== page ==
Don't get me wrong — I have the utmost respect and appreciation for the military and all they mean to our country and Hawaii in particular. However, a little respect for us civilians would be appreciated.

Having grown up in Kaimalino with Kaneohe Marine Corps Air Station as my backyard, I learned that flight plans can be changed in consideration of the civilians. They used to fly right over our house and quite low, but with some polite dialogue our neighborhood was free of the noise as they realized they could fly in over the ocean and not over civilian housing. It was a win-win situation.

Surely something can be done so these valuable military missions can continue for training or attacking Rabbit Island or whatever, and the East Honolulu civilian population does not have to wake up in the middle of the night thinking we are in a war zone.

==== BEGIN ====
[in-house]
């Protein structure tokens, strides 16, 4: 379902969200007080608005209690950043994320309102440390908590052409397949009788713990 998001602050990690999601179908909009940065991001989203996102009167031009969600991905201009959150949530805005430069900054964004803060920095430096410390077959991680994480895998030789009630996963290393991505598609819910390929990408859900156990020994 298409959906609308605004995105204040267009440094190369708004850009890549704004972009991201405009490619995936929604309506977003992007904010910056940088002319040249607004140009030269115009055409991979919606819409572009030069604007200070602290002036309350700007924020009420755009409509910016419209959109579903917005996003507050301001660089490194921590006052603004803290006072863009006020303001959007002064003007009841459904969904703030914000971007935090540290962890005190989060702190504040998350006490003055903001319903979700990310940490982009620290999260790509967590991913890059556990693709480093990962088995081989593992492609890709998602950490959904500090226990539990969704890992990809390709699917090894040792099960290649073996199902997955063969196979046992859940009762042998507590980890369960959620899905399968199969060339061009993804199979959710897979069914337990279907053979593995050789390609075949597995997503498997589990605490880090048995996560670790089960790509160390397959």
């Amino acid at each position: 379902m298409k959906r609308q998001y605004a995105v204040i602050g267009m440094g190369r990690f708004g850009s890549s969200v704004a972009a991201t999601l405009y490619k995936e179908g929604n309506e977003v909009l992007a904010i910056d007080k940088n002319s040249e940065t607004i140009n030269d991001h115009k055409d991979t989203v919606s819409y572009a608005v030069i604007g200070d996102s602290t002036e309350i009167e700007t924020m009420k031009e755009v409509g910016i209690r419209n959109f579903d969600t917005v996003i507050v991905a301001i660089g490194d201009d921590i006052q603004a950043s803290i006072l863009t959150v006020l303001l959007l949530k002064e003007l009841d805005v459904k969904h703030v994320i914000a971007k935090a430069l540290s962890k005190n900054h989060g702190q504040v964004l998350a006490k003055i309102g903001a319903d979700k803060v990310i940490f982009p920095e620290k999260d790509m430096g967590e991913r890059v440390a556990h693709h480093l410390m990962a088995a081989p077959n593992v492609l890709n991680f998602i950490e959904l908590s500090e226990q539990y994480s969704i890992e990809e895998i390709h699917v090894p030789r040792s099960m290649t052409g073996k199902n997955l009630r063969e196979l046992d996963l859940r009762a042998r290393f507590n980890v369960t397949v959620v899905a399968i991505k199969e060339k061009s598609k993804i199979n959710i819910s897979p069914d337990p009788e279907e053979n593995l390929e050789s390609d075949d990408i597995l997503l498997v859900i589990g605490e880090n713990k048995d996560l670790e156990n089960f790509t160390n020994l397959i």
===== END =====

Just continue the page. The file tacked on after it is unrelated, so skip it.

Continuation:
Patrick Bullard

Kahala

 

Biotech crops provide food as well as jobs for many

Earthjustice attorney Paul Achitoff's comments in the article “;Dow AgroScience to lease Kauai sugar lands”; (Star-Bulletin, April 29) appear uninformed and shortsighted. We now live in a global economy and Hawaii is at the forefront of research to help feed the world.

Nearly a billion people go hungry every day. Agricultural biotechnology is one tool that could help solve this worldwide problem and the demands placed on farmers for increased production. And these solutions are being grown right here in Hawaii. It's not the availability of agricultural lands in Hawaii that jeopardize our food security — it's water, pests, disease, invasive species and climate change.

Biotech crops are not forcing out locally grown crops, but instead are providing vitally needed agricultural jobs for our state. And many other businesses in Hawaii, both in and outside of agriculture, also rely on the profits they make from exporting their goods. Maybe Mr. Achitoff should examine the reasons why so much agricultural land in Hawaii lies fallow and find constructive ways to help farmers return to that land.

 

Alicia Maluafiti

Executive director,

Hawaii Crop Improvement Association